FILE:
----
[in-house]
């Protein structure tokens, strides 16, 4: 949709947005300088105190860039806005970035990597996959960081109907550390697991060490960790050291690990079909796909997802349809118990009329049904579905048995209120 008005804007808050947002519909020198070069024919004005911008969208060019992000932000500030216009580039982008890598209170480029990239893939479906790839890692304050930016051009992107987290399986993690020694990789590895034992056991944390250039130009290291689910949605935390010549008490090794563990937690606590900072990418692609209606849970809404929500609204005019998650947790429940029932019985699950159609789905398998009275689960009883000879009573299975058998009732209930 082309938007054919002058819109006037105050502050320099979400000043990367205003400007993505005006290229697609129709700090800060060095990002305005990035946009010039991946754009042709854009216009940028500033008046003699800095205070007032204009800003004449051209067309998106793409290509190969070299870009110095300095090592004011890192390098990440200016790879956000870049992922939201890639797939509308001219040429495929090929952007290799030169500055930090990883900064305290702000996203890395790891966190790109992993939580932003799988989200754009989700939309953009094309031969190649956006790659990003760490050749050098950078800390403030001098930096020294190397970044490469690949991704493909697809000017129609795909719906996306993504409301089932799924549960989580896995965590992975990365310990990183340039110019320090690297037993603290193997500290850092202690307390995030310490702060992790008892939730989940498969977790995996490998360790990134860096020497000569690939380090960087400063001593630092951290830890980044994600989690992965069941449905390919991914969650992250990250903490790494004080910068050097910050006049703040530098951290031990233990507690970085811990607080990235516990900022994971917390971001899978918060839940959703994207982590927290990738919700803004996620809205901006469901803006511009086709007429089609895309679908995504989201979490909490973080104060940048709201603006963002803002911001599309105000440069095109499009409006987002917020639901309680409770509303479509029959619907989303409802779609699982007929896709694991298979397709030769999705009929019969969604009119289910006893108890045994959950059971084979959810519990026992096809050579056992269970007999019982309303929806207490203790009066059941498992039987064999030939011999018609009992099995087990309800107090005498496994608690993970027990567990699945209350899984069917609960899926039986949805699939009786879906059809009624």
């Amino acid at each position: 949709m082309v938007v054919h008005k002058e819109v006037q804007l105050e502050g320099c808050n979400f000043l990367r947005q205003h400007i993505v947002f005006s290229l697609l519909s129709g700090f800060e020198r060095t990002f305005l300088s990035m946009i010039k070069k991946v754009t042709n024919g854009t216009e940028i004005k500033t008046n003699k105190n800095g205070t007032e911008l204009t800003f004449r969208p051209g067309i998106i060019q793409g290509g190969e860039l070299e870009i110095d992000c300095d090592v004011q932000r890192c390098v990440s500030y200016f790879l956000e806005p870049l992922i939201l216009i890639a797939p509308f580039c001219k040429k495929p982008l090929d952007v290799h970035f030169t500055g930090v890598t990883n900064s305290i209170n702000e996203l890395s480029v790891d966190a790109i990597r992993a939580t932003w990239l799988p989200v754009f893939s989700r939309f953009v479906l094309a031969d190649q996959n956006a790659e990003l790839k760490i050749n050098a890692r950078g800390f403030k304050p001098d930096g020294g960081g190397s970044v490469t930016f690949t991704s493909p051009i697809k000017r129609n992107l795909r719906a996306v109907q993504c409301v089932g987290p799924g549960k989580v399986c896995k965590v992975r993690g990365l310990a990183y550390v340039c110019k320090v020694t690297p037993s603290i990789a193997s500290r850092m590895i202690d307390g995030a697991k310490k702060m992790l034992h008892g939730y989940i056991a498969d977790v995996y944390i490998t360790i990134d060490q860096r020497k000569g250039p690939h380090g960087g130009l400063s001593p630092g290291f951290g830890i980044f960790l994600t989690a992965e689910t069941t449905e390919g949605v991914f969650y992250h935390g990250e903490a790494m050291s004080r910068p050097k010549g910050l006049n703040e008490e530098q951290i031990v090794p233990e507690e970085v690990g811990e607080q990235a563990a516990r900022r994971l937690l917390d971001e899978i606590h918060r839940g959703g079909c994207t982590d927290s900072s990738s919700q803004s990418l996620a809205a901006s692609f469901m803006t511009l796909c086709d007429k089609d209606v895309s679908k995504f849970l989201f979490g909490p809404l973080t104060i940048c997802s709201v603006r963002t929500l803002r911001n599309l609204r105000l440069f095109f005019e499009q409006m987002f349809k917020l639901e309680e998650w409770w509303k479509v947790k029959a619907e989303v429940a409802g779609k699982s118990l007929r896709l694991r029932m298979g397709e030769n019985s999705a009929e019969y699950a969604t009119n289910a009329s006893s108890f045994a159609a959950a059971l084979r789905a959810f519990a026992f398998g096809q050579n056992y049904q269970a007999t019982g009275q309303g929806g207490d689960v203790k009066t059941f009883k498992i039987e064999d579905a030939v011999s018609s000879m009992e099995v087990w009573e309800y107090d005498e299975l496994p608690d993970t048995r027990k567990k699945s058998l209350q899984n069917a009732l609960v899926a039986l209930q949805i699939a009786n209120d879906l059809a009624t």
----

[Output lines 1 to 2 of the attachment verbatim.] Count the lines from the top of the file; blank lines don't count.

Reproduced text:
[in-house]
């Protein structure tokens, strides 16, 4: 949709947005300088105190860039806005970035990597996959960081109907550390697991060490960790050291690990079909796909997802349809118990009329049904579905048995209120 008005804007808050947002519909020198070069024919004005911008969208060019992000932000500030216009580039982008890598209170480029990239893939479906790839890692304050930016051009992107987290399986993690020694990789590895034992056991944390250039130009290291689910949605935390010549008490090794563990937690606590900072990418692609209606849970809404929500609204005019998650947790429940029932019985699950159609789905398998009275689960009883000879009573299975058998009732209930 082309938007054919002058819109006037105050502050320099979400000043990367205003400007993505005006290229697609129709700090800060060095990002305005990035946009010039991946754009042709854009216009940028500033008046003699800095205070007032204009800003004449051209067309998106793409290509190969070299870009110095300095090592004011890192390098990440200016790879956000870049992922939201890639797939509308001219040429495929090929952007290799030169500055930090990883900064305290702000996203890395790891966190790109992993939580932003799988989200754009989700939309953009094309031969190649956006790659990003760490050749050098950078800390403030001098930096020294190397970044490469690949991704493909697809000017129609795909719906996306993504409301089932799924549960989580896995965590992975990365310990990183340039110019320090690297037993603290193997500290850092202690307390995030310490702060992790008892939730989940498969977790995996490998360790990134860096020497000569690939380090960087400063001593630092951290830890980044994600989690992965069941449905390919991914969650992250990250903490790494004080910068050097910050006049703040530098951290031990233990507690970085811990607080990235516990900022994971917390971001899978918060839940959703994207982590927290990738919700803004996620809205901006469901803006511009086709007429089609895309679908995504989201979490909490973080104060940048709201603006963002803002911001599309105000440069095109499009409006987002917020639901309680409770509303479509029959619907989303409802779609699982007929896709694991298979397709030769999705009929019969969604009119289910006893108890045994959950059971084979959810519990026992096809050579056992269970007999019982309303929806207490203790009066059941498992039987064999030939011999018609009992099995087990309800107090005498496994608690993970027990567990699945209350899984069917609960899926039986949805699939009786879906059809009624």